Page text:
a thick chain near a dock at sunset


Simply put, conjunctions are words that join. Conjunctions may join two nouns or pronouns together, or they may join entire phrases, clauses, or sentences together. The four kinds of conjunctions are coordinating conjunctions, correlative conjunctions, subordinating conjunctions, and conjunctive adverbs.

Coordinating Conjunctions

The coordinating conjunctions are and, but, for, or, nor, so, and yet. Coordinating conjunctions are placed between the words or phrases they join.

Tom and Rose got married last week.
Steve likes running, but his brother likes hiking.
We can order pizza or chicken.

Correlative Conjunctions

Correlative conjunctions are sets of connecting words that work together to show a relationship between parts of a sentence. The two parts of a correlative conjunction are separated from one another within the sentence.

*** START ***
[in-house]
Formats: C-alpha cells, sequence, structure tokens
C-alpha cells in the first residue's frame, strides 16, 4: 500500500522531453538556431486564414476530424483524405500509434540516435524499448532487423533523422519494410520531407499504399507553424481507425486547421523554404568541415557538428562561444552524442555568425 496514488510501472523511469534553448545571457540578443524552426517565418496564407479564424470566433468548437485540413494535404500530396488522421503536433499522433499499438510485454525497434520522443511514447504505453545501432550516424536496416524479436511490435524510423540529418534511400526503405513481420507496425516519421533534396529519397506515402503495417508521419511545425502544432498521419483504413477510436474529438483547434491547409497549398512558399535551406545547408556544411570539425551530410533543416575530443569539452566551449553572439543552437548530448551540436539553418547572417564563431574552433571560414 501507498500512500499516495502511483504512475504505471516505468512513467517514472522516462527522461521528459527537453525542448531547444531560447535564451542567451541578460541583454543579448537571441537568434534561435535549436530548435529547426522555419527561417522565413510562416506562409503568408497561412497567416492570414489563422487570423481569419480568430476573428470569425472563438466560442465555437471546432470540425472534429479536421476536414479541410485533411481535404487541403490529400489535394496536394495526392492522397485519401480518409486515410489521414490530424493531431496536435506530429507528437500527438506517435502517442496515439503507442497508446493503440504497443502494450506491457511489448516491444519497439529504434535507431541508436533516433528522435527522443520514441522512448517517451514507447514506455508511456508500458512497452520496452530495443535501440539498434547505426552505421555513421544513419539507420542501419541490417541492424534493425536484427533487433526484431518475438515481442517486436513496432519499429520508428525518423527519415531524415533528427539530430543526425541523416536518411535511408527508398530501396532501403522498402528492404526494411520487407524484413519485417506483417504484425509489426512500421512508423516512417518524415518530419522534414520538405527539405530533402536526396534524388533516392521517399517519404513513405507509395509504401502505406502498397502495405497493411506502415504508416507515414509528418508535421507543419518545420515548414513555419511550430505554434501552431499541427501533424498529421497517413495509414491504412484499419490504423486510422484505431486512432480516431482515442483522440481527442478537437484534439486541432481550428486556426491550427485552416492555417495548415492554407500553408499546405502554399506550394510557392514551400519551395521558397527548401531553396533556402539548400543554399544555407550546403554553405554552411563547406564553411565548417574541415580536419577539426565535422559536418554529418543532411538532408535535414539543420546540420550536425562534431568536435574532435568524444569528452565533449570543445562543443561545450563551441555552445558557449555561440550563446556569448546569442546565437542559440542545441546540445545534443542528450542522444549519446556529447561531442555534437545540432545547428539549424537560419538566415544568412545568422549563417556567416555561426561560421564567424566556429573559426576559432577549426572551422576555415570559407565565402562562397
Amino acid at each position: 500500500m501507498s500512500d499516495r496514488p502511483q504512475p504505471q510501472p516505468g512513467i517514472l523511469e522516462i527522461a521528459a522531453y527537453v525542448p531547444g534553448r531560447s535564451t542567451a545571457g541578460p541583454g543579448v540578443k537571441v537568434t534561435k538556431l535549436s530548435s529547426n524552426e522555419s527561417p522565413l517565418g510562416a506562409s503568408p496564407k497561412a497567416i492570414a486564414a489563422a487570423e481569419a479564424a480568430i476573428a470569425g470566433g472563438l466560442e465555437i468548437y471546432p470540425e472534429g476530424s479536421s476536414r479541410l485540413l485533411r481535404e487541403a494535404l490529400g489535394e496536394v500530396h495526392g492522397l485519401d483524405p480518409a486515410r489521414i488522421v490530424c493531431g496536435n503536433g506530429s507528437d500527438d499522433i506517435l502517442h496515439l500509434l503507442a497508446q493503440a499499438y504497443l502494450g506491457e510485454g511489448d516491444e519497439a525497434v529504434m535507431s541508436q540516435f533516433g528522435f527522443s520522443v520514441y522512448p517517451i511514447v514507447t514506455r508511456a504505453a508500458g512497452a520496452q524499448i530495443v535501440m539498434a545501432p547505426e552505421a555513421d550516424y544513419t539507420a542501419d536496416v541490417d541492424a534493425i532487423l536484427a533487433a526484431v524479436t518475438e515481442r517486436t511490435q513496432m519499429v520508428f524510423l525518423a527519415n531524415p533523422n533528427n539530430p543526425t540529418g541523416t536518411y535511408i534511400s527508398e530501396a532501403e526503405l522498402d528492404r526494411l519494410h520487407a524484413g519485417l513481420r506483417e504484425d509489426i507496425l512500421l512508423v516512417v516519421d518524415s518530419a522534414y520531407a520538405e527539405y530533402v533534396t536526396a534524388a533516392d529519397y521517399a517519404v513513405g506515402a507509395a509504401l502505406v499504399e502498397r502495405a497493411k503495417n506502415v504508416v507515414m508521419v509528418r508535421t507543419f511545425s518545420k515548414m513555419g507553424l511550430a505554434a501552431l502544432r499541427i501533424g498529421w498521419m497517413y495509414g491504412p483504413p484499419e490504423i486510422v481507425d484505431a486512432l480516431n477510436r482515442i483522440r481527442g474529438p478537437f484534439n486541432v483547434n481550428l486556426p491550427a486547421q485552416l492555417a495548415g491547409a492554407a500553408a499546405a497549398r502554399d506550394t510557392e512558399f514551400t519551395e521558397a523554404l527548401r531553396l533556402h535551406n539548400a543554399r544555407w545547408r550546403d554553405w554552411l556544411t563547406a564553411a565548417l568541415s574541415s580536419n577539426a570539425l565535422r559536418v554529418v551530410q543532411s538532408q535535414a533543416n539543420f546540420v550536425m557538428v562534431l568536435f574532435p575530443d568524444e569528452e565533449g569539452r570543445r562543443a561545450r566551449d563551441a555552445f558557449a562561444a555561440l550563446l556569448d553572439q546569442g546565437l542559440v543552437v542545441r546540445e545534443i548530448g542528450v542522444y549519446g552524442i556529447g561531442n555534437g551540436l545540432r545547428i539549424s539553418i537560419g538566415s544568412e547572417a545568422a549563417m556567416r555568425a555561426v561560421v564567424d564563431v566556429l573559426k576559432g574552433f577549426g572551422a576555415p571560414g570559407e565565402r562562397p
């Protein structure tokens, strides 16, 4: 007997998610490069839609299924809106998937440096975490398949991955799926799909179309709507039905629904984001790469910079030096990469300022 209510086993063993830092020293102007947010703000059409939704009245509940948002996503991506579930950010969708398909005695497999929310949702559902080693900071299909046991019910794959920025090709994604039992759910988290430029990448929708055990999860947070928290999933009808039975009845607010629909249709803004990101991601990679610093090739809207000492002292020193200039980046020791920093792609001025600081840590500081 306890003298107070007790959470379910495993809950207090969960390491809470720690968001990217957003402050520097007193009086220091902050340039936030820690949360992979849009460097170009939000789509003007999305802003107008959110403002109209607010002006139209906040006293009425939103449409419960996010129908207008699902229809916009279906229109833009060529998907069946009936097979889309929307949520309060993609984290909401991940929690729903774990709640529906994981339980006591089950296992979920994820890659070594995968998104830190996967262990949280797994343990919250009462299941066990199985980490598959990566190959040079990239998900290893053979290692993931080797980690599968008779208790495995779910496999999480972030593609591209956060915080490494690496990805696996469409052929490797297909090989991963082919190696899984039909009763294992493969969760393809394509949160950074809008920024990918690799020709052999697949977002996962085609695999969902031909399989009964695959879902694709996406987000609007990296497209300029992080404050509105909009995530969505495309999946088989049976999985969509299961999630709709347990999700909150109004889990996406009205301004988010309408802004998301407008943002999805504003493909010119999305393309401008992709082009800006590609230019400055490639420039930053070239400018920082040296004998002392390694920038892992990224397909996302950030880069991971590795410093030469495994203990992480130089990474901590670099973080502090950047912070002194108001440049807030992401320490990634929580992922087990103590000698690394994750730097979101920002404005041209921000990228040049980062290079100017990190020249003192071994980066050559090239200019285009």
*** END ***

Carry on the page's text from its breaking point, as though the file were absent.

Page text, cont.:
Alice enjoys both skiing and hunting.
Sam not only takes martial arts but also studies philosophy.

Subordinating Conjunctions

Subordinating conjunctions are used to create a complex sentence by joining a subordinate clause to an independent clause

You should rest until you feel better.
Since it was too cold, we stayed inside and watched a movie.

Conjunctive Adverbs

Technically, conjunctive adverbs are adverbs, not conjunctions. As such, they may not always be included on other lists of conjunctions you may see. Although they are adverbs, conjunctive adverbs still join clauses together smoothly by relating information and ideas. They may join two separate sentences or join independent clauses within one sentence.

Albert does not like seafood; however, he is usually willing to try other types of food.
It was raining on Friday. Therefore, we had to cancel the school picnic.